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Friday, August 21, 1998 Published at 10:52 GMT 11:52 UK

World: Europe

Remembering the Prague Spring

Citizens of Czechoslovakia make fierce resistance to Soviet tanks

Thirty years after Soviet tanks rolled into Prague to crush the Czechoslovak experiment in "socialism with a human face", there is still ambivalence about the meaning of the event.

As ministers lay commemorative wreaths at the Czech radio building - which has come to be a symbol of resistance - Czechs at either end of the political spectrum disagree about the value of the 1968 reforms.

Czech radio announces invasion - August 1968
The Czechoslovak Communist Party leader Alexander Dubcek tried to liberalise the country's communist regime by introducing free speech and freedom of assembly.

But the period - that came to be known as the Prague Spring - ended when Warsaw Pact troops invaded on the night of the 20-21 August 1968.

"Our people will never accept this occuption" Czech leaders 1968
More than 100 people were killed, and the Communist leaders, including Alexander Dubcek, were arrested and taken to Moscow.

Despite fierce resistance, a protocol was issued within days of the invasion that banned all parties and organisations which "violated socialist principles".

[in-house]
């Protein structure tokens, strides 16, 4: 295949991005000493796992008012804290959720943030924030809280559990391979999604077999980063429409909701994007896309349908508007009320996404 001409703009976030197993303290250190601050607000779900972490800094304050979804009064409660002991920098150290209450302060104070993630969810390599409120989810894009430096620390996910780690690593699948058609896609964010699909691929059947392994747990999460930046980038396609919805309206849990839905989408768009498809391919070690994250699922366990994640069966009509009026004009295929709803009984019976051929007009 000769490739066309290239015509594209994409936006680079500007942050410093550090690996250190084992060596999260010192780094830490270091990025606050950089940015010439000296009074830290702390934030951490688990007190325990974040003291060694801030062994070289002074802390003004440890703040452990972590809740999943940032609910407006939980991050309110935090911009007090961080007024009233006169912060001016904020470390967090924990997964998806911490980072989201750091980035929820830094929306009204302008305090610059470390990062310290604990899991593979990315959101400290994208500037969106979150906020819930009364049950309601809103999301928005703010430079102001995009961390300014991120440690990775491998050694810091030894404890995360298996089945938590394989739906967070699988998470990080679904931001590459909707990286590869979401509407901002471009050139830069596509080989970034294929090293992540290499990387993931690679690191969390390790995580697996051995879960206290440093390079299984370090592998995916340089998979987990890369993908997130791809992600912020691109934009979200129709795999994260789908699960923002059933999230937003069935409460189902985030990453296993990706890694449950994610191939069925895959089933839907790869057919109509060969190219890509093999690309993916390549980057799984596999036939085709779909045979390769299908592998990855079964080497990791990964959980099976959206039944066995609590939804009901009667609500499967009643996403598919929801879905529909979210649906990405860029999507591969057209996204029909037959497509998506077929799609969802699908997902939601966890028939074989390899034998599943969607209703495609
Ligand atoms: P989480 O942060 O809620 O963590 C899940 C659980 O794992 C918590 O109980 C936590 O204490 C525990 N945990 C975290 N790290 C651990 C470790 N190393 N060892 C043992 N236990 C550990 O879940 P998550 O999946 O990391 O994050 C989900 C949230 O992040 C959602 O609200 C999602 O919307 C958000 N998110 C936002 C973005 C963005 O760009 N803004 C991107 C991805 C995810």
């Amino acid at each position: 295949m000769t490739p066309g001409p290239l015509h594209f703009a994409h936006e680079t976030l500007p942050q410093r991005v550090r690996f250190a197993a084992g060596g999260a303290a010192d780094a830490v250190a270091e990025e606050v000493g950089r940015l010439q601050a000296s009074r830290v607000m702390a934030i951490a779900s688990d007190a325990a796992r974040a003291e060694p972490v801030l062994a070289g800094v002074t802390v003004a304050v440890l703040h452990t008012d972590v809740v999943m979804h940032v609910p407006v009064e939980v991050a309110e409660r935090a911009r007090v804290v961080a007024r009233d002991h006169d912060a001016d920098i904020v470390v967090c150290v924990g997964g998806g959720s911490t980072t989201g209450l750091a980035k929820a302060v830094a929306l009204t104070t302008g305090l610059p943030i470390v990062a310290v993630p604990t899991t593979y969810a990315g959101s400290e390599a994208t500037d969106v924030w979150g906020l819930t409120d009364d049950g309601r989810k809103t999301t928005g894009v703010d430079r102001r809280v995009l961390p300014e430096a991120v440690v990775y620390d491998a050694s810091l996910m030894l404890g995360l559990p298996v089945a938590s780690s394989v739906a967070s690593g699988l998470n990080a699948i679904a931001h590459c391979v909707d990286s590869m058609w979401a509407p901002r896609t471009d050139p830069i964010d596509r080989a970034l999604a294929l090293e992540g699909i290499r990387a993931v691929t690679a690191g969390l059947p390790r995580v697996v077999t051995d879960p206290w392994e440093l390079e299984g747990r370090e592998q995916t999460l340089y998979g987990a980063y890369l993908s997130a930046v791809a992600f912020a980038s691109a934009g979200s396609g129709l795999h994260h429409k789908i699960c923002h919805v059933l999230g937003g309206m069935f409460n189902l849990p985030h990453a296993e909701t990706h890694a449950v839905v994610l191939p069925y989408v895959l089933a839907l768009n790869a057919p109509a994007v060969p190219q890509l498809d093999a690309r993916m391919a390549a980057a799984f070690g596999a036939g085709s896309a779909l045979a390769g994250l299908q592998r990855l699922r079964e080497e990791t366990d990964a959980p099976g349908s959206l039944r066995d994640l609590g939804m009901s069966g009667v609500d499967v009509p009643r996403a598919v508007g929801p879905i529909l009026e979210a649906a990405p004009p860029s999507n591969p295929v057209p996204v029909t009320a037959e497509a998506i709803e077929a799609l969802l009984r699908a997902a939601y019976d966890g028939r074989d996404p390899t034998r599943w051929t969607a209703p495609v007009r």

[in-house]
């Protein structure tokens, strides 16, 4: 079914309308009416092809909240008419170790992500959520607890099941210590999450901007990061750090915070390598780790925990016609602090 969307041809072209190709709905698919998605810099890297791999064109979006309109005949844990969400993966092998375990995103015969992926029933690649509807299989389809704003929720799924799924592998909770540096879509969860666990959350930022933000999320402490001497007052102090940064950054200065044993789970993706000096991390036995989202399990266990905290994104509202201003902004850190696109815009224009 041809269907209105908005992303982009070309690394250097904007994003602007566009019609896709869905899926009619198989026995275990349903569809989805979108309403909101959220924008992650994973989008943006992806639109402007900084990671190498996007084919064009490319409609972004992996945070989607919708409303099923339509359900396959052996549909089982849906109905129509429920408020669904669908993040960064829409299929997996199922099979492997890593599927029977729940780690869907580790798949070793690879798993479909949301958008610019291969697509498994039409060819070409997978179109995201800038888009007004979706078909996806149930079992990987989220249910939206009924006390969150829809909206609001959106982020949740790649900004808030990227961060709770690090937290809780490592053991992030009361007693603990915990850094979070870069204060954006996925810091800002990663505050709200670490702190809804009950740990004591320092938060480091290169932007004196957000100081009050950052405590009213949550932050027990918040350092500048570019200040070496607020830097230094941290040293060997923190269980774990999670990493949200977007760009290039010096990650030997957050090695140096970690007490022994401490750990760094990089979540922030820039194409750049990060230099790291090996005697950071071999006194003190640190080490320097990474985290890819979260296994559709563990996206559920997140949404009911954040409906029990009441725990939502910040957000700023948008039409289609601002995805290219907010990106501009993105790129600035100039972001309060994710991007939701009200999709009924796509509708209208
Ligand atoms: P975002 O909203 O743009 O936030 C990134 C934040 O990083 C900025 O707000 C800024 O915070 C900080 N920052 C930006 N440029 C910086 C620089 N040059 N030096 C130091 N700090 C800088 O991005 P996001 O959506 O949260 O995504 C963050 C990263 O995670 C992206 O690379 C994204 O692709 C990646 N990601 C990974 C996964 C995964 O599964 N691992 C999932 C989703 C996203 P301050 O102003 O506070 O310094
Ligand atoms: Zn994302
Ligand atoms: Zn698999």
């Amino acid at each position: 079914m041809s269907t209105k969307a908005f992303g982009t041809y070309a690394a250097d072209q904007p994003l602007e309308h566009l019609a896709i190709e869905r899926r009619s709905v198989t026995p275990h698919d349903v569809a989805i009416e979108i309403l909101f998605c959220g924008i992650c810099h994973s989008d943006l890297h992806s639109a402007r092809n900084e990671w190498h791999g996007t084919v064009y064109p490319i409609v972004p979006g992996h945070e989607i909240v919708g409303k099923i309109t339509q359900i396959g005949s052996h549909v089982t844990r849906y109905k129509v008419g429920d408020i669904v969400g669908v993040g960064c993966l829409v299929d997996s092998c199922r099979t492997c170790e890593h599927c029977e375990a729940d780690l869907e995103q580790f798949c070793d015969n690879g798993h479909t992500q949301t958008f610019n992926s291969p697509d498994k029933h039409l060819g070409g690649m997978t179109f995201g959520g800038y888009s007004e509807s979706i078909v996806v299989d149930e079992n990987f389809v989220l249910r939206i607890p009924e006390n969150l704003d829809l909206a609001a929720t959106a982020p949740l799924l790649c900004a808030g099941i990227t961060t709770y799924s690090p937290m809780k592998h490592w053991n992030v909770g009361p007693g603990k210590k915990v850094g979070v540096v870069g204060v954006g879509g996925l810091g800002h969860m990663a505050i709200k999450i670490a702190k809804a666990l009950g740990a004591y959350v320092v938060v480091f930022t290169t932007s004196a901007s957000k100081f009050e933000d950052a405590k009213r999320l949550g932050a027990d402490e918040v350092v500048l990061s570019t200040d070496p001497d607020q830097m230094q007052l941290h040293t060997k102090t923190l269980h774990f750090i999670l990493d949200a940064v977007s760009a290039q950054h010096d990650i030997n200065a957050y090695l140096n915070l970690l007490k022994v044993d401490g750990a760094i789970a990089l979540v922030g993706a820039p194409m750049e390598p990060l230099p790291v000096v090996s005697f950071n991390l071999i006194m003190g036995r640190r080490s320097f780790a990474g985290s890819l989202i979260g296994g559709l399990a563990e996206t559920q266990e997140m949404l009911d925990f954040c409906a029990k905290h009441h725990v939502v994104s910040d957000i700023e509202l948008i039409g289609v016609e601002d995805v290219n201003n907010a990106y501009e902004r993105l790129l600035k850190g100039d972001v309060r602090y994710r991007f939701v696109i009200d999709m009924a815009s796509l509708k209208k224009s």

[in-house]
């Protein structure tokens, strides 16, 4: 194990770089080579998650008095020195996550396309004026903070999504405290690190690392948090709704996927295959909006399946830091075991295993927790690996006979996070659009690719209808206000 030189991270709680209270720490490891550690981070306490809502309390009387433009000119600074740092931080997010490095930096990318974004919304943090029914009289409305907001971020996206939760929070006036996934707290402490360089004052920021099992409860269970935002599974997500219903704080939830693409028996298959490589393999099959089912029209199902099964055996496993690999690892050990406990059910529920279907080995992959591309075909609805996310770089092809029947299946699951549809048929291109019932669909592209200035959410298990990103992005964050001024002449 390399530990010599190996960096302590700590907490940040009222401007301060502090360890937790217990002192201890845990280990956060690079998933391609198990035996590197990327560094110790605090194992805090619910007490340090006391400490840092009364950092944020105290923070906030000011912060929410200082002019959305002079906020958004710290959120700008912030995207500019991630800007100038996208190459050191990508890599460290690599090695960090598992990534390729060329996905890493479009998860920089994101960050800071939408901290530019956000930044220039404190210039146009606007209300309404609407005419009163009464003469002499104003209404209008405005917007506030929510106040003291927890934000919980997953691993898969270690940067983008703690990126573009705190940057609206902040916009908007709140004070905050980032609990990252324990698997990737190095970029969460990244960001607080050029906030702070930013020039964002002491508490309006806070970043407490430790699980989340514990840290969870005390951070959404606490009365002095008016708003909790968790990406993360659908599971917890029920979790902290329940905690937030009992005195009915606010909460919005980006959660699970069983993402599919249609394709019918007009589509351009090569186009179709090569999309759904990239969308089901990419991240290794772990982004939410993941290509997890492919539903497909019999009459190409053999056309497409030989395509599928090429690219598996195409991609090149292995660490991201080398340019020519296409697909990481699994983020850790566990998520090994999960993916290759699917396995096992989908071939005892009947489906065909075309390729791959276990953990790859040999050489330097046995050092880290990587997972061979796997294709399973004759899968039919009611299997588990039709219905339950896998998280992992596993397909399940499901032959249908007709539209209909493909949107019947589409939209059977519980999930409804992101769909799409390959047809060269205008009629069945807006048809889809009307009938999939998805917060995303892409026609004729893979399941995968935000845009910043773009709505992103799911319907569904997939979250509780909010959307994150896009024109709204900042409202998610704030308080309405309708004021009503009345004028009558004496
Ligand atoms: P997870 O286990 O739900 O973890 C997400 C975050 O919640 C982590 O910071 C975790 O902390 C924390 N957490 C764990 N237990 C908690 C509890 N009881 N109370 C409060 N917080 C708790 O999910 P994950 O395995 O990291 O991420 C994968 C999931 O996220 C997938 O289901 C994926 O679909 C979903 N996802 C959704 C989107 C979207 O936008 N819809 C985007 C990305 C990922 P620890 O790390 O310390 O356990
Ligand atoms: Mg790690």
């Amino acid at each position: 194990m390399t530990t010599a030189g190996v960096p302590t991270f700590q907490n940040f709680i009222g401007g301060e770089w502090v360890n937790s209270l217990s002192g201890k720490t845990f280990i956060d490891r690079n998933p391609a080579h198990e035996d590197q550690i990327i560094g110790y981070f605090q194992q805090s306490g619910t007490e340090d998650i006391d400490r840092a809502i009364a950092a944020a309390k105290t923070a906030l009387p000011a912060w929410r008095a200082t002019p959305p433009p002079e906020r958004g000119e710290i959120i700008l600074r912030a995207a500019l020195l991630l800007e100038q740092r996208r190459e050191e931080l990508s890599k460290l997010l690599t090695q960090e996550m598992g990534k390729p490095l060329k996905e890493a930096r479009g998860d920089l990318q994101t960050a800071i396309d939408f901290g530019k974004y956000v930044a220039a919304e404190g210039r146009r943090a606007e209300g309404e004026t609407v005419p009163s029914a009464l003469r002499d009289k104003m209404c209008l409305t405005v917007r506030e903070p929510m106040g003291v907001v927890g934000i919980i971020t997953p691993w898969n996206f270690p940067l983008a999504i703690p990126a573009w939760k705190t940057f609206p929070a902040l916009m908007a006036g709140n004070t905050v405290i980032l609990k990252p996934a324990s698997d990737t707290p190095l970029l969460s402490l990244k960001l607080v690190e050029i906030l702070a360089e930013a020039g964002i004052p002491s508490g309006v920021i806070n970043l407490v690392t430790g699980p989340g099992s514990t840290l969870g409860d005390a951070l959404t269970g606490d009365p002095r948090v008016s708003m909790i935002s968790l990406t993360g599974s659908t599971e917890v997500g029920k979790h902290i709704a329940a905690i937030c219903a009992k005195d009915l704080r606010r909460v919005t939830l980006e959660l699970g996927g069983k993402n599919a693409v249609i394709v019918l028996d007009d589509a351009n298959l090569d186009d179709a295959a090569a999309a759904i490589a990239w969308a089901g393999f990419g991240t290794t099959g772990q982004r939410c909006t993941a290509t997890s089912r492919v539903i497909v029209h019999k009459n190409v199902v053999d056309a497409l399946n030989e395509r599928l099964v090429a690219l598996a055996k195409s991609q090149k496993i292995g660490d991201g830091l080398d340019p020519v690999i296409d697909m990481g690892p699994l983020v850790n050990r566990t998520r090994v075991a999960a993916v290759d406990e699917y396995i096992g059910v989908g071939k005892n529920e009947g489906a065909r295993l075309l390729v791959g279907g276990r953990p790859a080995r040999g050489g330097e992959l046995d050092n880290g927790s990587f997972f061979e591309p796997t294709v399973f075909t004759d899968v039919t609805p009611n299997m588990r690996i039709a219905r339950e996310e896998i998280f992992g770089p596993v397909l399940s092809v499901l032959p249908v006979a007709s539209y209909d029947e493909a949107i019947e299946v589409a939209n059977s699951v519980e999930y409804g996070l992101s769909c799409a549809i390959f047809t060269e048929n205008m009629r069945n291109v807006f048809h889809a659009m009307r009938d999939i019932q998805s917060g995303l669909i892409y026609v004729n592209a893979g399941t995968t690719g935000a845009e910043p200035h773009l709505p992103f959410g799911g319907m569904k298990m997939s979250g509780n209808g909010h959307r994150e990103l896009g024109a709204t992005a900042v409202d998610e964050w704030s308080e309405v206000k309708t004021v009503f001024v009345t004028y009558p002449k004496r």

Paying tribute to '68

On Thursday the Czech President Vaclav Havel said the Prague Spring was "a beautiful time because after 20 years it was possible to breathe and speak freely."

Vaclav Havel:"Anyone who experienced that time will never forget it"
But the former dissident - who led the 1989 peaceful overthrow of the Communist government and was a young playwright in 1968 - also said the Prague Spring was a conflict between two groups of Communists, and "revealed the totalitarian nature of that system."

[ image: Helping the wounded during the '68 invasion]
Helping the wounded during the '68 invasion
When the Social Democrats proposed this week that parliament approve a motion to commemorate the anniversary, a group of right wing deputies opposed it, saying they did not want to voice approval for the Prague Spring.

Those on the left have accused the right-wingers of trying to deliberately discredit the reform efforts of the 1960s for political advantage today.

But in Russia, President Yeltsin described the Prague Spring as an attempt "to escape from ideological dogmatism and lies."

"Even shy attempts of reform called down terror from those who wanted to preserve the totalitarian system," he said, adding that the new Russia had no intention of imposing its wishes on any other country.

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